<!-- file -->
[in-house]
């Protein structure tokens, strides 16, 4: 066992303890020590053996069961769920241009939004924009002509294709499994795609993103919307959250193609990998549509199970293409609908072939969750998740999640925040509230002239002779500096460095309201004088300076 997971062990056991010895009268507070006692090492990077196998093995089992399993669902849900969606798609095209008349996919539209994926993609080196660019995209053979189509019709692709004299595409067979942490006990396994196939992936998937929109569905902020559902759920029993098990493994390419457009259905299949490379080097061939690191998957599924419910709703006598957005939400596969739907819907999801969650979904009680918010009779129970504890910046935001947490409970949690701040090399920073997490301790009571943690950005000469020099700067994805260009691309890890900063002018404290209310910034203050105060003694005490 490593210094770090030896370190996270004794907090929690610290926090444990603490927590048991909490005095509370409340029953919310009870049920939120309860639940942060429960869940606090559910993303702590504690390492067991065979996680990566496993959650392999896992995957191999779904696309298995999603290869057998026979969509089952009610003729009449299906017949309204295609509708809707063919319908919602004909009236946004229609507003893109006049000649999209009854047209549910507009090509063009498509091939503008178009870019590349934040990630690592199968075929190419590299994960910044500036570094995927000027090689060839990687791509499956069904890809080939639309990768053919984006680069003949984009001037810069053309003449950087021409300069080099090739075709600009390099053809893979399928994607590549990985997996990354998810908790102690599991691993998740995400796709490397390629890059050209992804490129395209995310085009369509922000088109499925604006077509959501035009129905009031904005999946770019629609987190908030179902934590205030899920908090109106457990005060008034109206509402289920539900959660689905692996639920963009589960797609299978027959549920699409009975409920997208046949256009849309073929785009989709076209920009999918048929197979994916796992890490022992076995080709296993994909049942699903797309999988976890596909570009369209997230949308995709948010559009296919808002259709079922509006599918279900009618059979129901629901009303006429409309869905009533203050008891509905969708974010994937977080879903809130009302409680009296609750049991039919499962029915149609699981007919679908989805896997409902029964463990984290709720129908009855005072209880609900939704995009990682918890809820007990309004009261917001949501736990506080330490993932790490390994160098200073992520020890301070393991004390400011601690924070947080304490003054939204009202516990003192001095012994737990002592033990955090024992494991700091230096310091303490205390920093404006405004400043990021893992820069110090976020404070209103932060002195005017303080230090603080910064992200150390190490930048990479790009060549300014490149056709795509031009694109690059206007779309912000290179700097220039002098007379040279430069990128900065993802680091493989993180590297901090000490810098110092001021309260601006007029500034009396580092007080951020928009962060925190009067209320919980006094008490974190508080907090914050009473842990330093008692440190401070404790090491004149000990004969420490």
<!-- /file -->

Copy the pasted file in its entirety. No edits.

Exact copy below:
[in-house]
């Protein structure tokens, strides 16, 4: 066992303890020590053996069961769920241009939004924009002509294709499994795609993103919307959250193609990998549509199970293409609908072939969750998740999640925040509230002239002779500096460095309201004088300076 997971062990056991010895009268507070006692090492990077196998093995089992399993669902849900969606798609095209008349996919539209994926993609080196660019995209053979189509019709692709004299595409067979942490006990396994196939992936998937929109569905902020559902759920029993098990493994390419457009259905299949490379080097061939690191998957599924419910709703006598957005939400596969739907819907999801969650979904009680918010009779129970504890910046935001947490409970949690701040090399920073997490301790009571943690950005000469020099700067994805260009691309890890900063002018404290209310910034203050105060003694005490 490593210094770090030896370190996270004794907090929690610290926090444990603490927590048991909490005095509370409340029953919310009870049920939120309860639940942060429960869940606090559910993303702590504690390492067991065979996680990566496993959650392999896992995957191999779904696309298995999603290869057998026979969509089952009610003729009449299906017949309204295609509708809707063919319908919602004909009236946004229609507003893109006049000649999209009854047209549910507009090509063009498509091939503008178009870019590349934040990630690592199968075929190419590299994960910044500036570094995927000027090689060839990687791509499956069904890809080939639309990768053919984006680069003949984009001037810069053309003449950087021409300069080099090739075709600009390099053809893979399928994607590549990985997996990354998810908790102690599991691993998740995400796709490397390629890059050209992804490129395209995310085009369509922000088109499925604006077509959501035009129905009031904005999946770019629609987190908030179902934590205030899920908090109106457990005060008034109206509402289920539900959660689905692996639920963009589960797609299978027959549920699409009975409920997208046949256009849309073929785009989709076209920009999918048929197979994916796992890490022992076995080709296993994909049942699903797309999988976890596909570009369209997230949308995709948010559009296919808002259709079922509006599918279900009618059979129901629901009303006429409309869905009533203050008891509905969708974010994937977080879903809130009302409680009296609750049991039919499962029915149609699981007919679908989805896997409902029964463990984290709720129908009855005072209880609900939704995009990682918890809820007990309004009261917001949501736990506080330490993932790490390994160098200073992520020890301070393991004390400011601690924070947080304490003054939204009202516990003192001095012994737990002592033990955090024992494991700091230096310091303490205390920093404006405004400043990021893992820069110090976020404070209103932060002195005017303080230090603080910064992200150390190490930048990479790009060549300014490149056709795509031009694109690059206007779309912000290179700097220039002098007379040279430069990128900065993802680091493989993180590297901090000490810098110092001021309260601006007029500034009396580092007080951020928009962060925190009067209320919980006094008490974190508080907090914050009473842990330093008692440190401070404790090491004149000990004969420490």